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Evening Wrap

Your daily analysis of trending topics in state government. The snark is nonpartisan.

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Wait, what?

The double take is a mainstay of modern American politics, where the absurdity is so ubiquitous that “Wait, what?” might as well be our national slogan. Congress is spending its time dissing socialism! State Republicans are weirdly obsessed with drag shows! Chinese spy balloons are just drifting around our airspace, waiting to be shot down! It is hard to keep track of the ridiculousness (these stories are all from the last five days)! I lost my train of thought like 14 times in this paragraph alone!

Lapses and lags

A quick recap to start us off: In the early days of the COVID-19 pandemic, Congress approved a sweeping relief bill to shore up the sizable gaps in the American health-care system. Among the bill’s provisions was the so-called “continuous coverage” rule, which allocated extra funding to state-administered Medicaid programs in exchange for ensuring uninterrupted enrollment for recipients until the conclusion of the federal public health emergency.

Always watching

Some background, for anyone living under a rock (a prescient choice, in these nefarious inflatable times): Federal officials confirmed Thursday that the military had been monitoring a suspected Chinese surveillance balloon hovering over Montana, home to more than 100 intercontinental ballistic missile silos. Defense leaders said they had considered shooting it down, but opted against it for fear that the resulting debris could injure people on the ground.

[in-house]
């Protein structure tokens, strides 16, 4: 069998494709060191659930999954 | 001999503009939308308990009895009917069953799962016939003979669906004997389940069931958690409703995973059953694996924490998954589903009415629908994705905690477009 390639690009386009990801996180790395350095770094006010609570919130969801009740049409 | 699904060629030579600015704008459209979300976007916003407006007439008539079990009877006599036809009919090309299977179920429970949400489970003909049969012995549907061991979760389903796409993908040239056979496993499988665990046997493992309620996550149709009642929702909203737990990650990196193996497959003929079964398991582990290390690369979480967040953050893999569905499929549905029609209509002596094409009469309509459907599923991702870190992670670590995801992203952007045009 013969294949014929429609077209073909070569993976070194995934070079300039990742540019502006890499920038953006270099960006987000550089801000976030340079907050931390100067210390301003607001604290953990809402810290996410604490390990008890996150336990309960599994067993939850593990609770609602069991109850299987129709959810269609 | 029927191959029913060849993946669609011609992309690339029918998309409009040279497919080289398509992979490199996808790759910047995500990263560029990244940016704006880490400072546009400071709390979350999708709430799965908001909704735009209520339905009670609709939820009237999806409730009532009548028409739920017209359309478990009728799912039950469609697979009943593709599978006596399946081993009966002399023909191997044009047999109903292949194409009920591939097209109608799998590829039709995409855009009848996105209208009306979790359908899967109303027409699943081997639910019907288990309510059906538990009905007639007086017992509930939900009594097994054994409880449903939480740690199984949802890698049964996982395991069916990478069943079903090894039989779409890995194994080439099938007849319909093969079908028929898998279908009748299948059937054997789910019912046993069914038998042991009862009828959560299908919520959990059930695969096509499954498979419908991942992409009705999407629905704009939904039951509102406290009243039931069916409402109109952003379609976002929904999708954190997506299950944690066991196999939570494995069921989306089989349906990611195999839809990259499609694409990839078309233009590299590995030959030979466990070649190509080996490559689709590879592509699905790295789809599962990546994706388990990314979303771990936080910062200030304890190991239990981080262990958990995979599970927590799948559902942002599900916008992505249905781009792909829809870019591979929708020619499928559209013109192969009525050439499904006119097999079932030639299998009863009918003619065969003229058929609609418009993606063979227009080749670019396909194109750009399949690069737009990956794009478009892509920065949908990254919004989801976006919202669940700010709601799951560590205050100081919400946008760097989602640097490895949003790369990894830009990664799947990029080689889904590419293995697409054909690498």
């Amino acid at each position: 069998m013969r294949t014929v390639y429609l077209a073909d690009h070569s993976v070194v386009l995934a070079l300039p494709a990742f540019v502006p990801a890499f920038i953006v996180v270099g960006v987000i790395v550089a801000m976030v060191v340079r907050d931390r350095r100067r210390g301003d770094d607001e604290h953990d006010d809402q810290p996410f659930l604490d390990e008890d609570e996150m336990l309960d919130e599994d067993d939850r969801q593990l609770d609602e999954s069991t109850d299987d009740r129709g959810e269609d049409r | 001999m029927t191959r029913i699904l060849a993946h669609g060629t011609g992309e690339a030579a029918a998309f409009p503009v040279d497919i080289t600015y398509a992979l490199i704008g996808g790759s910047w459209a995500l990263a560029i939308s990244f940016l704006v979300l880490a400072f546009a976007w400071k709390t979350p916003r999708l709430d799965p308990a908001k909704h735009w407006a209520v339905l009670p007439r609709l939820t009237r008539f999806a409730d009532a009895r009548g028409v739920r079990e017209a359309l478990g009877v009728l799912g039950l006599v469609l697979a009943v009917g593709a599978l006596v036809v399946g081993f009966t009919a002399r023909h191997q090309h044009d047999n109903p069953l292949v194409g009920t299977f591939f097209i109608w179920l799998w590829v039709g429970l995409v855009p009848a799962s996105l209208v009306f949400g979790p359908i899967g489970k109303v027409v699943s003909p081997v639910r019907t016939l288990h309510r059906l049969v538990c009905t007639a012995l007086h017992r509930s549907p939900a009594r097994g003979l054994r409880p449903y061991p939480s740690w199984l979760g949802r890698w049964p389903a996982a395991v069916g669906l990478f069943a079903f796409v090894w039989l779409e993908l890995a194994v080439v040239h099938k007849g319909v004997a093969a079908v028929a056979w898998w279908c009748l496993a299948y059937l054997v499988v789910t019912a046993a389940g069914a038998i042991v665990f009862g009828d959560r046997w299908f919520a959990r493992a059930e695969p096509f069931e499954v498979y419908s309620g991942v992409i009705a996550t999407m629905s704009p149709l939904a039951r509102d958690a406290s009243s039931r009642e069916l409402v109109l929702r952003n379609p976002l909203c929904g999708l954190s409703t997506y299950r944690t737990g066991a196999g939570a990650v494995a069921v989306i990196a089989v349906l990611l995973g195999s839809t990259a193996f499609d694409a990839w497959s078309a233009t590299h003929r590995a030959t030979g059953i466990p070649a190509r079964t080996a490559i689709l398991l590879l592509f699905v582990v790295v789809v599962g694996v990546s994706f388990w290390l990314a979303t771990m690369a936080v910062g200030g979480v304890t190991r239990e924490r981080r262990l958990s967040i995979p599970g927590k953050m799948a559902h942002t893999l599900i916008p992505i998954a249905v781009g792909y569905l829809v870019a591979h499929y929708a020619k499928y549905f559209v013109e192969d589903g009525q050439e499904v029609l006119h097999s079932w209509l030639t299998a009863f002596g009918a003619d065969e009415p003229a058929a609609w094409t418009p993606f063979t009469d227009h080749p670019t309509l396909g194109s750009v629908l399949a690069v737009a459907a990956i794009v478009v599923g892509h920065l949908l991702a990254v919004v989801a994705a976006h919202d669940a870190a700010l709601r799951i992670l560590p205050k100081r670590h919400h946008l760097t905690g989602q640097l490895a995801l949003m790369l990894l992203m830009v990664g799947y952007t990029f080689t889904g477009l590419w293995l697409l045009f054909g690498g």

Great work, everyone

Scientists generally describe the opioid crisis in three waves: Prescription opioids, heroin, and synthetic alternatives like fentanyl. Addiction to the pain-relieving drugs began to surge in the late 1990s, thanks in large part to Purdue Pharma, the family-owned pharmaceutical company that developed and aggressively (and dishonestly) marketed OxyContin. The steadily rising rates of overdose and addiction eventually prompted the company to release an “abuse-deterrent” version of the drug featuring a special coating that was designed to limit patients’ ability to take more than their prescribed doses. 

Beautifully visible

What is now a nationwide assault on LGBTQ+ rights began as these things tend to begin: With a single bill. That legislation, filed in Idaho in February 2020 as the “Fairness in Women’s Sports Act,” barred transgender girls and women from participating in girls’ and women’s athletics. Its lead sponsor was state Rep. Barbara Ehardt, a Republican and former collegiate basketball player and coach, who said the policy was designed to protect athletic opportunities for (cisgender) women. She’d come up with the idea after hearing about transgender girls winning track meets in Connecticut.

A free-for-all, by design